Principled negotiation, a different approach developed by the Harvard Negotiation Project, focuses on merits rather than the people or positions. Principled negotiation is based on four themes: people, interests, options, and criteria. The negotiator separates the people from the problem by having them work on issues together as partners rather than against each other. The underlying interests of the parties, rather than their positions, should be explored. A party’s interests are based on their needs or concerns, which may not be obvious at the onset. However, when one delves into getting to know interests, both compatible and incompatible interests can be found and used to maximize benefit for both sides and minimize undesired outcomes.
Furthermore, multiple options should be explored for mutual gain rather than focusing on only one option. Often, people go into negotiations with a pre-set goal. However, lack of flexibility may cause them to miss better, less noticeable options that benefit both parties. The focus should be on the exploration of options, with the decision coming later.
Finally, objective criteria should be used to reach a result. It is easy to be guided by emotions; however, that may lead to an unfair or unwise outcome. One should give in on principle not pressure. By engaging in principled negotiation, parties can reach amicable and efficient outcomes. This information, as well as additional details about the principled negotiation strategy, can be found in Getting To Yes by Roger Fisher and William Ury.9 A video created by the Erich Pommer Institut also provides a detailed summary of this technique.10
In practice: developing leadership through principled negotiation
Let’s explore the two negotiation strategies through an example. In rural medicine settings, limited access to resources, such as diagnostic imaging, impose challenges to care. In this case, a trauma patient arrives at 11 p.m., and the physician is concerned about missing a source of internal bleeding. He wants imaging done immediately to avoid possible decompensation overnight. This will require the technician to come to the imaging centre after standard working hours.
In positional negotiation, the physician may take the stance that the technician must come in at night, whereas the technician may feel that this is outside work hours and they are not obligated. Discussion may lead to worsening of their relationship, as the physician refuses to budge and the technician feels pressured by the physician’s authority.
In principled negotiation, the problem is that the patient requires urgent imaging and no technician is available at late hours. The physician is worried about the patient’s clinical status and feels that this information is critical to the patient’s management. At the same time, the technician has spent several late nights at the hospital and has not spent time with his family lately. By exploring the problem and interests together, they both come up with options including seeing whether other imaging modalities can be used that don’t require a technician, assessing whether the imaging will change immediate management, asking if another technician is available, or agreeing that the technician will come in tonight but get to leave early the following day. Finally, they refer to objective criteria, in this case, hospital policy to decide on an option independent of their will. Ultimately, they choose to have the technician come in tonight with reduced hours the following day and also plan a meeting with the department head to create a scheduling system to prevent these types of situations.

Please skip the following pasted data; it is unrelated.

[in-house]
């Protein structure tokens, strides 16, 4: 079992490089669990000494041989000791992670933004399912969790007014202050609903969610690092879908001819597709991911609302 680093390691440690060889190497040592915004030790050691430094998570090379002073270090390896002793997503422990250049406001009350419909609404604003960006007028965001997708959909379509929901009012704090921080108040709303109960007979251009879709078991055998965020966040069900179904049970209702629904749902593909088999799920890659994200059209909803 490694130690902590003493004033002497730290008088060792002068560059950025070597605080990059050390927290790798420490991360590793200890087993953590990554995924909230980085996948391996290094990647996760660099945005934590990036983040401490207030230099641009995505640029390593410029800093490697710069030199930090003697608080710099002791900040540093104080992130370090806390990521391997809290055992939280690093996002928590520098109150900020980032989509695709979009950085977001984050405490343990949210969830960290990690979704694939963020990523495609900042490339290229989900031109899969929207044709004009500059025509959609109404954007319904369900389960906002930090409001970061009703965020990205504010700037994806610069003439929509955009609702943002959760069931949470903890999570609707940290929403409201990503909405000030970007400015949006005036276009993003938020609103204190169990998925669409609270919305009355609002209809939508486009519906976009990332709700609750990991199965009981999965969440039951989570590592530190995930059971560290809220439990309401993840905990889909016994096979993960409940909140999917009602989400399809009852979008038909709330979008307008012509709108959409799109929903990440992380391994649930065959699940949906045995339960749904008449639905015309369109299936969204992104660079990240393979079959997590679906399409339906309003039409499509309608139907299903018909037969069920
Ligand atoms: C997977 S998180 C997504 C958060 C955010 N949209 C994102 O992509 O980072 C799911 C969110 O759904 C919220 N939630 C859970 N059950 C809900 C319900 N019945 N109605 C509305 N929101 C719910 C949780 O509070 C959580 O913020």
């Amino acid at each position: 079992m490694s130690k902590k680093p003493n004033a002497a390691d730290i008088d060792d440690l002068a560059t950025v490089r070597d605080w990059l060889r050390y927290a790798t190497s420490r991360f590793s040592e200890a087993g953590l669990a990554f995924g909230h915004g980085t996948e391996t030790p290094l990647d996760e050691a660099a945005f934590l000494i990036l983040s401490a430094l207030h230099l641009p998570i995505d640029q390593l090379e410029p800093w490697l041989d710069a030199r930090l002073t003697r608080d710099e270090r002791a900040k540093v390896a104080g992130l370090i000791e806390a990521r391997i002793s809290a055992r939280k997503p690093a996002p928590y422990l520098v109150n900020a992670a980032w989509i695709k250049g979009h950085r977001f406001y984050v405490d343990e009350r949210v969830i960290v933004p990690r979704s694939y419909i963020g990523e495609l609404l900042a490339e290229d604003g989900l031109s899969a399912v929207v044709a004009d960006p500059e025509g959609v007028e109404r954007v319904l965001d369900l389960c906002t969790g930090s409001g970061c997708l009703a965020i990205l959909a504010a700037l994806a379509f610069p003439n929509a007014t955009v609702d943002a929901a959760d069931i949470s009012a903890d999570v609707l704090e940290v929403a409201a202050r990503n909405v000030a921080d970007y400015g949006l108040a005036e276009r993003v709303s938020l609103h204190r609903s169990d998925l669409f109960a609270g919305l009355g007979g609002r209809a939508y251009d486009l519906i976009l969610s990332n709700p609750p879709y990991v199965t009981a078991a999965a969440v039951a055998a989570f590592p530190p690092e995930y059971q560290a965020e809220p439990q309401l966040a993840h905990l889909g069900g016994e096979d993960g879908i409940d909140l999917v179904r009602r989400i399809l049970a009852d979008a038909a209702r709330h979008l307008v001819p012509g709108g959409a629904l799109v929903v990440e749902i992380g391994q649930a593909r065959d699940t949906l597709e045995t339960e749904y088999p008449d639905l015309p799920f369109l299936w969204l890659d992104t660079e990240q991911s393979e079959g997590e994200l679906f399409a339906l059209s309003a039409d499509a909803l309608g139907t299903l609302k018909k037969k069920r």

Compared with a positional negotiation approach, which could have contributed to feelings of resentment or frustration, principled negotiation helps develop a more supportive and compassionate workplace culture. The physician’s use of principled negotiation also represents a positive form of leadership that creates a collaborative environment among team members.
Integrating negotiation training into curricula
In general, medical residents indicate a need for incorporating negotiation training into teaching.11 Although literature on including negotiation training in medical school curricula has been limited, there has been success in other professional programs. For example, in the biomedical science graduate program at West Virginia University, a training program helps students develop skills in conflict resolution and negotiation.12 It includes didactic lectures, but a major emphasis is on interactive role-playing activities. Based on surveys conducted to evaluate the efficacy of these sessions, this training appears to give students new tools to negotiate.
In medical schools, similar strategies can be employed while planning for additional curriculum development in this field. To identify the key factors to consider when integrating these concepts into curricular teaching, a report evaluated a program to teach negotiation skills in a health care setting in Australia.13 The researchers identified key themes that could be translated into the medical education setting. These included providing more flexible training hours, providing specific tools for negotiation, creating opportunities to practise negotiation, and addressing long-term sustainability. Although negotiation skills have not generally been incorporated into medical education, using knowledge gained from parallel professions and other training settings could be valuable in informing curriculum development.